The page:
The Division of Psychiatric Genomics in the Icahn Institute for Data Science and Genomic Technology is dedicated to improving treatment options and care for the millions of patients affected by diseases such as schizophrenia, bipolar disorder, major depressive disorder, and obsessive-compulsive disorder.
Our approach pulls together all relevant data to build a comprehensive analysis of how these diseases function. We rely on the best and most innovative technologies, including DNA sequencing and advanced computational biology. We hope to shape future psychiatric treatments by using modern genomics to understand the biology and risk of developing psychiatric disease.
Current areas of research include: large scale genome-wide association studies, rare variant identification through next-generation sequencing, biological follow-up of candidate genes, transcriptional analysis of RNA from postmortem human brain, and the generation and study of pathways and biology in induced pluripotent stem cells from patients.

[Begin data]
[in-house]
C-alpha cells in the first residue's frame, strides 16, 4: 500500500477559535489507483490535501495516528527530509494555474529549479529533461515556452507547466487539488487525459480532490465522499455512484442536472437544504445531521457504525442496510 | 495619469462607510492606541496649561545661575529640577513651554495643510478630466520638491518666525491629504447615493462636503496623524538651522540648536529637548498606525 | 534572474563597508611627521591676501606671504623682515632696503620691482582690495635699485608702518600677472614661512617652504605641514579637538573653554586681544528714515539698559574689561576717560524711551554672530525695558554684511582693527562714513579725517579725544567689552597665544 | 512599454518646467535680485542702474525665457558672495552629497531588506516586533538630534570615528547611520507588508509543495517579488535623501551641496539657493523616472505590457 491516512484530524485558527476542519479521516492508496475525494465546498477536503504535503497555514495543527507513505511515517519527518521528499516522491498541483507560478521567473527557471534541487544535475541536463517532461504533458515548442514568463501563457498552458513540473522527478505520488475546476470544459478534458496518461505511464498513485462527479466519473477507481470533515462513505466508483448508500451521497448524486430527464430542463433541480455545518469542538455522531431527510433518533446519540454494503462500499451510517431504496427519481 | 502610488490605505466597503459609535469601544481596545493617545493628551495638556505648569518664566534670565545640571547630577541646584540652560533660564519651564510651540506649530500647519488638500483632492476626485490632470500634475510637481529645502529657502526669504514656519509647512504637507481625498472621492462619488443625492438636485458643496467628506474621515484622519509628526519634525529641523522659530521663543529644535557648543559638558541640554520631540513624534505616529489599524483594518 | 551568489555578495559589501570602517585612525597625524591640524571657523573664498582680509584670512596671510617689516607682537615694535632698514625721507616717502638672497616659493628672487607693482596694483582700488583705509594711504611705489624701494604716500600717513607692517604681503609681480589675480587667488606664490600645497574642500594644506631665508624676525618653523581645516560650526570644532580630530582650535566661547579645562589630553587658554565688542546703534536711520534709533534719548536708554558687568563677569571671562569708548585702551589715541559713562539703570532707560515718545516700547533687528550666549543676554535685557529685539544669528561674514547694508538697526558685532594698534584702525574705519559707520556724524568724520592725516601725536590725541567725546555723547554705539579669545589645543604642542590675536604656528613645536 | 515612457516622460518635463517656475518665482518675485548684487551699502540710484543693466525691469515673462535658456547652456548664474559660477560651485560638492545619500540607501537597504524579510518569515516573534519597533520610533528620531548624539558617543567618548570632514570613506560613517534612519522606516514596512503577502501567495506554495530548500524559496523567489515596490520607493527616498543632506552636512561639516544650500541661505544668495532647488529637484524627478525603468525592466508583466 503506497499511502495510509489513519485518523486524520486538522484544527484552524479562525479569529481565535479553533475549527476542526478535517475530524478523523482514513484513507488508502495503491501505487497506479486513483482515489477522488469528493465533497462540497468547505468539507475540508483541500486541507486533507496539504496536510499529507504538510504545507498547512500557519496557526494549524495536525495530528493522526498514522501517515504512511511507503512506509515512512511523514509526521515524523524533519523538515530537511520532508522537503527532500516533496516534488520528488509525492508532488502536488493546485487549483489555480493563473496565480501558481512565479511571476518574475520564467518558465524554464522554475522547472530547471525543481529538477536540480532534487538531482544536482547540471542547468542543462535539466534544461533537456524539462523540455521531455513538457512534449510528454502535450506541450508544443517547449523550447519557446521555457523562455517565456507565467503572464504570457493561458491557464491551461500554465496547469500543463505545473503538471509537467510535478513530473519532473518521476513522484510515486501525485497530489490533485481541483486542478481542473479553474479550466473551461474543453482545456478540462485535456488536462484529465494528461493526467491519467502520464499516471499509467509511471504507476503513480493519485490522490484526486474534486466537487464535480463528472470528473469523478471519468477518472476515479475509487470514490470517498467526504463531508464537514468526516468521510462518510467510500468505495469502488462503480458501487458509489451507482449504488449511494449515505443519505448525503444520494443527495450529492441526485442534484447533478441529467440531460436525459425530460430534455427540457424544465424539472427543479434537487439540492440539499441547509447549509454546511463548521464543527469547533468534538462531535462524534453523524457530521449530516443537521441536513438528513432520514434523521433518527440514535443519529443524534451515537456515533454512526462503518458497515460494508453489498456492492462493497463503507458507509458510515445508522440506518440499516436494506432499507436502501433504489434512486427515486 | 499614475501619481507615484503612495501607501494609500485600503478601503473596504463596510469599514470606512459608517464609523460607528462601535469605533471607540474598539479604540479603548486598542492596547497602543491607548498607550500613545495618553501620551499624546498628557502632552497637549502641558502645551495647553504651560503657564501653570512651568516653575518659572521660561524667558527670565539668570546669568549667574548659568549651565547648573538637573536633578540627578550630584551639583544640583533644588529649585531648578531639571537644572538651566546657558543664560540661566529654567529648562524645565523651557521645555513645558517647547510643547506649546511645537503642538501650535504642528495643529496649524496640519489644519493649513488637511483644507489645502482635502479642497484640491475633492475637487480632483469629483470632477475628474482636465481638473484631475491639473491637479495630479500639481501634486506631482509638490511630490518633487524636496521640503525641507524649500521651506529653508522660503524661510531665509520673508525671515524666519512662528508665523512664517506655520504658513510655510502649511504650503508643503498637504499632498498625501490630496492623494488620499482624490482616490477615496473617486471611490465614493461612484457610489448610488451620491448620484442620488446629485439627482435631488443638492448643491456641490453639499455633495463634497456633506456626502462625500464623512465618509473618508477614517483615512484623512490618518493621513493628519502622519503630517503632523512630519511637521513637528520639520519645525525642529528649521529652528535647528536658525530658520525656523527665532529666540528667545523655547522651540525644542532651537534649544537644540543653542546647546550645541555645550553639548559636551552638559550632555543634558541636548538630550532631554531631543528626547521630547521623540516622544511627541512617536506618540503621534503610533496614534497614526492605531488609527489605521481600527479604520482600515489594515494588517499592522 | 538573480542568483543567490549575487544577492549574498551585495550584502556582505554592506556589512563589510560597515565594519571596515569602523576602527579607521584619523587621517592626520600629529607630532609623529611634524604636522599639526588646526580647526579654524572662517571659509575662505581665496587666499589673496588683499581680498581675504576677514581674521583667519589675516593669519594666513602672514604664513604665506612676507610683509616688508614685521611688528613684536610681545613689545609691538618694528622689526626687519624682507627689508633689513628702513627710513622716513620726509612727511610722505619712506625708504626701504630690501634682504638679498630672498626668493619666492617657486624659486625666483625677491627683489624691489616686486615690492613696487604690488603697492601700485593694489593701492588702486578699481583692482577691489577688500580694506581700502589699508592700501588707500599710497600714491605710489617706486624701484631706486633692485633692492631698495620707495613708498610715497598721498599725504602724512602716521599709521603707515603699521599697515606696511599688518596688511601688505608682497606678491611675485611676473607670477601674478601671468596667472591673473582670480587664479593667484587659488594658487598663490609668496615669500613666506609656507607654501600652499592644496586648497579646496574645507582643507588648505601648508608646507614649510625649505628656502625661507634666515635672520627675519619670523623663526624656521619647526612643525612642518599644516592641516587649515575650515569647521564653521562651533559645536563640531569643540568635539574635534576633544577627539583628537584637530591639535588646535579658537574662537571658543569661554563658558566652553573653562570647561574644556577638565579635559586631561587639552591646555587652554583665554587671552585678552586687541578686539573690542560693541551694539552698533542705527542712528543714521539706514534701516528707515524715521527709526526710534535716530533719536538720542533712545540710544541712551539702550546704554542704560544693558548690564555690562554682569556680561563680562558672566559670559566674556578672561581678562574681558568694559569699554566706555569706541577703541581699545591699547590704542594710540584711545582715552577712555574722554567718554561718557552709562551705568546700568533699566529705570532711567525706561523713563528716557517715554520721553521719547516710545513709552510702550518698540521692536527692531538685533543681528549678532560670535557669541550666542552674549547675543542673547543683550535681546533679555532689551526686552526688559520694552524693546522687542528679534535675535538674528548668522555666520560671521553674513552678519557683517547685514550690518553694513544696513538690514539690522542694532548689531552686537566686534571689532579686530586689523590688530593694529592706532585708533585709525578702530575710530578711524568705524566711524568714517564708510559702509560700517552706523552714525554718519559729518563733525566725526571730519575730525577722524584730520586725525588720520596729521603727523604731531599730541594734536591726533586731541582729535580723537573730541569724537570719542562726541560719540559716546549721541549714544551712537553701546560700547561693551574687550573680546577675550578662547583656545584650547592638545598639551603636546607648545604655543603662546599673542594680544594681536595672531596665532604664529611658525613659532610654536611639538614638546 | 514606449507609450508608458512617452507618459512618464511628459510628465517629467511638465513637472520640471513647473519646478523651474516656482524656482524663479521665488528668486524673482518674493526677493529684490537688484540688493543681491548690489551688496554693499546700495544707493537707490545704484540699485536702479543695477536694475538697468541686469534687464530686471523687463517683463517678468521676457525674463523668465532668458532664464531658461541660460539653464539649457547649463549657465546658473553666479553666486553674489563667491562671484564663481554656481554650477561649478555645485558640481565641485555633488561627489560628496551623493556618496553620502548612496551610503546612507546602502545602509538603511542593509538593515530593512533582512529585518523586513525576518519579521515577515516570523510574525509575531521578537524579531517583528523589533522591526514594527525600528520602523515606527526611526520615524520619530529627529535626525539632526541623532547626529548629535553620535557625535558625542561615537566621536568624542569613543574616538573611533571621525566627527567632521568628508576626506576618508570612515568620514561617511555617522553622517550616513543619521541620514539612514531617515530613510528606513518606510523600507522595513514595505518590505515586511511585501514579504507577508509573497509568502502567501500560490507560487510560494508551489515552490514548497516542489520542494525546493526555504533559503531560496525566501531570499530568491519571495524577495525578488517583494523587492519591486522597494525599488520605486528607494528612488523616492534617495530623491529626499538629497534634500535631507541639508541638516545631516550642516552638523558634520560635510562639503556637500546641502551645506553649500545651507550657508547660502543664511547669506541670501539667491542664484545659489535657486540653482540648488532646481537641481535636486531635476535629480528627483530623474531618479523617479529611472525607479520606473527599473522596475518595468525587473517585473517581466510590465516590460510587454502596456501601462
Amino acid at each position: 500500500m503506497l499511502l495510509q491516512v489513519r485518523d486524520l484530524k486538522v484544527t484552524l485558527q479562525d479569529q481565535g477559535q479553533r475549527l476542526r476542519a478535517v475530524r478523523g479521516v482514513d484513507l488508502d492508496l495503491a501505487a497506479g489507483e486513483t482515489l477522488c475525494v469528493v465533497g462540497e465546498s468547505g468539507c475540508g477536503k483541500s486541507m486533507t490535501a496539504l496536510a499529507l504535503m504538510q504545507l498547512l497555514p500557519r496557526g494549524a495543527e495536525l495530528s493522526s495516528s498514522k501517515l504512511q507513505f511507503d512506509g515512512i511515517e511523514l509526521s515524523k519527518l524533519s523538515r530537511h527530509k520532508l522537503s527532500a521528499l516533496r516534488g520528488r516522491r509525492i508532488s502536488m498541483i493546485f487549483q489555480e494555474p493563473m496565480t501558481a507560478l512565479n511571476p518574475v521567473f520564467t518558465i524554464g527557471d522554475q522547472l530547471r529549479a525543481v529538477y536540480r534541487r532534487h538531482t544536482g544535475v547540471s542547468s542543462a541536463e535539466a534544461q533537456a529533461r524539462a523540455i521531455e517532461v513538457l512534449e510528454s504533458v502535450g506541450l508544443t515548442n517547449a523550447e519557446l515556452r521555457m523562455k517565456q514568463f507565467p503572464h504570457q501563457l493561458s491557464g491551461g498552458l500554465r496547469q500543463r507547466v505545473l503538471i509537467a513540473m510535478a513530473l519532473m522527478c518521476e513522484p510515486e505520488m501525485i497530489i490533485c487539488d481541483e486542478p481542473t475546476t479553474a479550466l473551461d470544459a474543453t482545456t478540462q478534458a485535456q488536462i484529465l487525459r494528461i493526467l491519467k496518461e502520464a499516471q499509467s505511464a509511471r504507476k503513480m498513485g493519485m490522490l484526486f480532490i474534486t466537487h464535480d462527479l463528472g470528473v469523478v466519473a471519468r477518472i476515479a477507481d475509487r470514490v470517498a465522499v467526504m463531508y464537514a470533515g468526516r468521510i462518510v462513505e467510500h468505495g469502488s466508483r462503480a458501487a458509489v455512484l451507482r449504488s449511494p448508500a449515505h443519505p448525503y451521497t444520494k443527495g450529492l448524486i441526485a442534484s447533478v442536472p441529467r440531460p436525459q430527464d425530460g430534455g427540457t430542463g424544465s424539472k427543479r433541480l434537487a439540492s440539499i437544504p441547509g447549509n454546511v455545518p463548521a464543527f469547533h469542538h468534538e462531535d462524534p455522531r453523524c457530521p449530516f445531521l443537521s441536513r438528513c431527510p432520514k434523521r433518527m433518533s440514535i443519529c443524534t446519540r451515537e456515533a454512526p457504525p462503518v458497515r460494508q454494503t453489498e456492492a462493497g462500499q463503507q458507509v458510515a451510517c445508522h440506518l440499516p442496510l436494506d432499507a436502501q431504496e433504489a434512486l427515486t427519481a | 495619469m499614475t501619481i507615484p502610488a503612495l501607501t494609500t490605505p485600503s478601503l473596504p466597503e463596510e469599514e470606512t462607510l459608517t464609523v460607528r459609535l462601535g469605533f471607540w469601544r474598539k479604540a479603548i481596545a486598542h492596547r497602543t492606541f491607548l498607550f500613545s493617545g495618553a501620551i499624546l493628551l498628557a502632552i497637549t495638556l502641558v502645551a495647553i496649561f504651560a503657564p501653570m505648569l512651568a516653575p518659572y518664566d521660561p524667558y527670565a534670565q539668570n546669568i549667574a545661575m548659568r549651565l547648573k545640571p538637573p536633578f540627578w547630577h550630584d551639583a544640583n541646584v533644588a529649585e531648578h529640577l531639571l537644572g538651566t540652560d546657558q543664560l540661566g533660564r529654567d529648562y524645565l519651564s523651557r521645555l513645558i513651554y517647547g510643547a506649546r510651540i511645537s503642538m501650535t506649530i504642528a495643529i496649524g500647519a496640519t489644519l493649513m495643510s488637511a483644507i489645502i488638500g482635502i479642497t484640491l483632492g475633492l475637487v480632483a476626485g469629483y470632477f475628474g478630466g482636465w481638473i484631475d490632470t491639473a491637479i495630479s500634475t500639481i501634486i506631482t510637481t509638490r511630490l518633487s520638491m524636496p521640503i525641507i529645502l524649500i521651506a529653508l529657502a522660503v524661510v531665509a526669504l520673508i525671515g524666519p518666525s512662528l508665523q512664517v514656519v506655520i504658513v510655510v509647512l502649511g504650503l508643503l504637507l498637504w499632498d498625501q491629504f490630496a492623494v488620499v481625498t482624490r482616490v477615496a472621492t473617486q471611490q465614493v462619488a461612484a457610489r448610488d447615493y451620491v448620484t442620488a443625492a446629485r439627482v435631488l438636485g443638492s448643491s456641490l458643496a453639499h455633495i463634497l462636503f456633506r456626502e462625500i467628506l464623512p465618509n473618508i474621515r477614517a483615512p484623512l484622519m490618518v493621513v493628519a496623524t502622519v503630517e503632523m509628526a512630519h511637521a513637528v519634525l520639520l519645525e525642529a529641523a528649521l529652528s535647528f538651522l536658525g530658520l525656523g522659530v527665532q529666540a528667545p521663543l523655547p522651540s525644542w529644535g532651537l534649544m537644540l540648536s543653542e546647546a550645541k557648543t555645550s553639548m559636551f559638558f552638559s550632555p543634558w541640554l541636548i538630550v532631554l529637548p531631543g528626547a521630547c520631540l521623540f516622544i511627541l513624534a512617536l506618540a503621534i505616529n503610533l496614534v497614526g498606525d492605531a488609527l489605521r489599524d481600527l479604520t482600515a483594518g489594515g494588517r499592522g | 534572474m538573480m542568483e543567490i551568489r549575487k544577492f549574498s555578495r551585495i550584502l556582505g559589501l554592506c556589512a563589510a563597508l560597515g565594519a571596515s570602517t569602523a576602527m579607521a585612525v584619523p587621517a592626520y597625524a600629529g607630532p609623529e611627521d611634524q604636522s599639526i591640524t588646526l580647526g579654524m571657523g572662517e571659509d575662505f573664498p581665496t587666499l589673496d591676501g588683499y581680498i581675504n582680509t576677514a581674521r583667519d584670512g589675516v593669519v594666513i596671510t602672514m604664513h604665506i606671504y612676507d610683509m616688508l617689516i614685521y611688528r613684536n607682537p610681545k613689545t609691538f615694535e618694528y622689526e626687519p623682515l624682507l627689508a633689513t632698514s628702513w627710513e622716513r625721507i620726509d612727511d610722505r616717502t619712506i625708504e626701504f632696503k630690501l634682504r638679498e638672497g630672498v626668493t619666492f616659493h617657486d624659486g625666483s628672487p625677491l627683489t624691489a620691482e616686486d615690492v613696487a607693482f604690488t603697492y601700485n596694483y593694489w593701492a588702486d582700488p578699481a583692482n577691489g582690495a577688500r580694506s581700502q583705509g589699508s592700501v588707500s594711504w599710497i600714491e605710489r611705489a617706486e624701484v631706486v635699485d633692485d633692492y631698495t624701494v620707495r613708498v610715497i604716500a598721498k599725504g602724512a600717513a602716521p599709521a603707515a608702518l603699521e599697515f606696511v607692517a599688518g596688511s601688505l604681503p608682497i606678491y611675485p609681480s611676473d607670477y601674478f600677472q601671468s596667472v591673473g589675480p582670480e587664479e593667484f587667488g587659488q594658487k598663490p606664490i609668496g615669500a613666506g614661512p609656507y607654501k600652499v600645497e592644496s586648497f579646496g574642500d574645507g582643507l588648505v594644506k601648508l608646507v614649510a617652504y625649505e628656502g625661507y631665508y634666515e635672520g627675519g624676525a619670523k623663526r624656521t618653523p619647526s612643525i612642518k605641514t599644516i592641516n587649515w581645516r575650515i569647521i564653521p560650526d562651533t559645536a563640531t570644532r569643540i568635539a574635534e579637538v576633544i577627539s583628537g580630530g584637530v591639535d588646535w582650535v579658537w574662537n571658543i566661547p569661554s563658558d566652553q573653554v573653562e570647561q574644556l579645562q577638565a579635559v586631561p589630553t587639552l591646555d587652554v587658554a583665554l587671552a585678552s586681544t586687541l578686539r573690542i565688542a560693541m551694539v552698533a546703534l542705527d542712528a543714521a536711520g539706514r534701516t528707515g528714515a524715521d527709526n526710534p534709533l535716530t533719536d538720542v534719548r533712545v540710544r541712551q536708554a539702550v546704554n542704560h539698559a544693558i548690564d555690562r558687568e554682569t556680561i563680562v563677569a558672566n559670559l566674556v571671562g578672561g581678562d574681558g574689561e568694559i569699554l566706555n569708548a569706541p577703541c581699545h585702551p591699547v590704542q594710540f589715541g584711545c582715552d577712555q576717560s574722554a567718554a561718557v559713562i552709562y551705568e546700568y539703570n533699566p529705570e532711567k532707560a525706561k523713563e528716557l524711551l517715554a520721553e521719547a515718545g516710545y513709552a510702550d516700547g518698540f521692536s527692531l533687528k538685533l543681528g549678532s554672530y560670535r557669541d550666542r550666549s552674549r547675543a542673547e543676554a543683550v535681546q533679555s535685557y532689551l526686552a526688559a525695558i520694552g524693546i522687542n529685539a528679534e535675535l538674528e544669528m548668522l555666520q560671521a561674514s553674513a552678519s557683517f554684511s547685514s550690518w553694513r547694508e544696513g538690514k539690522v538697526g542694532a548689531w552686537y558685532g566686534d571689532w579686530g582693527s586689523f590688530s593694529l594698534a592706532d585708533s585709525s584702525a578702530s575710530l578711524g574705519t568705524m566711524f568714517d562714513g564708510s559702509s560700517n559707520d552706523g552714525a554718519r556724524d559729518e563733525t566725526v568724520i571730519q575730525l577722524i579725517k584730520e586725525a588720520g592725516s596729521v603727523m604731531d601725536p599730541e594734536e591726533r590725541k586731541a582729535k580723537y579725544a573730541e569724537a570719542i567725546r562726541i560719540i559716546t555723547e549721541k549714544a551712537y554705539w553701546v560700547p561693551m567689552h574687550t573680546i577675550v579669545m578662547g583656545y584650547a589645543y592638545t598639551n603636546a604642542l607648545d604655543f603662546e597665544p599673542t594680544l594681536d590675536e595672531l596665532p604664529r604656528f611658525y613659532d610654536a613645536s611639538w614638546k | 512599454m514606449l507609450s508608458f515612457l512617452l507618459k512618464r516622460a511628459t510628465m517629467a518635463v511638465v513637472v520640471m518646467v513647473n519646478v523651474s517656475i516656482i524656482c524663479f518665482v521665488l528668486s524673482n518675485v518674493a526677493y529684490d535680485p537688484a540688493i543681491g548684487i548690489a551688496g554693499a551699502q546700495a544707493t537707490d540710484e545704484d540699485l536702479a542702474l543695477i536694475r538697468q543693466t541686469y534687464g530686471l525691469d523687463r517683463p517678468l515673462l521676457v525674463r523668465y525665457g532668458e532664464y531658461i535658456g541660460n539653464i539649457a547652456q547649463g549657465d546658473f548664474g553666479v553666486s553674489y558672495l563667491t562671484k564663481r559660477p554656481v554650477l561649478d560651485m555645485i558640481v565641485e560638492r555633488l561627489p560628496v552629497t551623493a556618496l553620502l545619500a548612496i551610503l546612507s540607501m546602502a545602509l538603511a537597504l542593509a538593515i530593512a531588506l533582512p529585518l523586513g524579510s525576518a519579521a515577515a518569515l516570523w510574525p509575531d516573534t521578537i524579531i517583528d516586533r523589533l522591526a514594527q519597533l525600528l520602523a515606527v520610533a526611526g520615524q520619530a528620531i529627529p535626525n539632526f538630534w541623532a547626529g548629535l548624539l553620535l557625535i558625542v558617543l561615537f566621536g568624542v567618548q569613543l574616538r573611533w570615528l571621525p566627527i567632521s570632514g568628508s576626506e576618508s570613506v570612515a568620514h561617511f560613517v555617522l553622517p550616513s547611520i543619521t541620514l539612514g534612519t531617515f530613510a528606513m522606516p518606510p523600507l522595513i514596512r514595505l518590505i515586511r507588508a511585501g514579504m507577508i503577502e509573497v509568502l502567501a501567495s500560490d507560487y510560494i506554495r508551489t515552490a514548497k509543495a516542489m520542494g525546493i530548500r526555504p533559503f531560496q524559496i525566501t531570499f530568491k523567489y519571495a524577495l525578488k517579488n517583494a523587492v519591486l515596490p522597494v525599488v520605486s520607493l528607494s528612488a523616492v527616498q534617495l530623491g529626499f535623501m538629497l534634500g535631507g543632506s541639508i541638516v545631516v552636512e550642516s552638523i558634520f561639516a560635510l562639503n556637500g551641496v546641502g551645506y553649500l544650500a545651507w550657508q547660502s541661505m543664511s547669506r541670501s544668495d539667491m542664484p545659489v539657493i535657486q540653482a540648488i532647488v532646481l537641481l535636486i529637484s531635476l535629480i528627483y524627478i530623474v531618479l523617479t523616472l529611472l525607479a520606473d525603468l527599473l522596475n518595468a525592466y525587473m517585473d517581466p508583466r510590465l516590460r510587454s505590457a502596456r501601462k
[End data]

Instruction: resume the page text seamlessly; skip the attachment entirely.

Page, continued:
Our molecular translational laboratories focus on understanding the pathobiology for each psychiatric disease, while our clinical trials conduct early-stage investigations for new treatments and tests for neuropsychiatric disorders.
Schizophrenia is a chronic and severe mental illness that affects 1 percent of the global population, including 2.4 million American adults. Symptoms include persistent auditory and visual hallucinations, delusions, and paranoia, among others. Patients today are treated with antipsychotic therapies that have seen little innovation over the past 20 years.
Our psychiatric genomics researchers participated in two of the largest schizophrenia exome studies to date. Together, these studies sequenced the genes of nearly 7,000 people in Bulgaria and Sweden to determine the genetic differences between people with schizophrenia and healthy controls.
These studies have established critical new scientific resources for the biomedical community. And have demonstrated that the disorder is likely caused by more rare genetic mutations than previously suspected. The clinical and genetic information gathered on more than 3,000 affected individuals has produced the world's largest database on schizophrenia, an invaluable resource to the biomedical community.
These studies highlight a future where we may be able to tailor treatment for patients. With so many rare mutations at play, future schizophrenia treatments could include creating disease subtypes to deliver more effective therapies.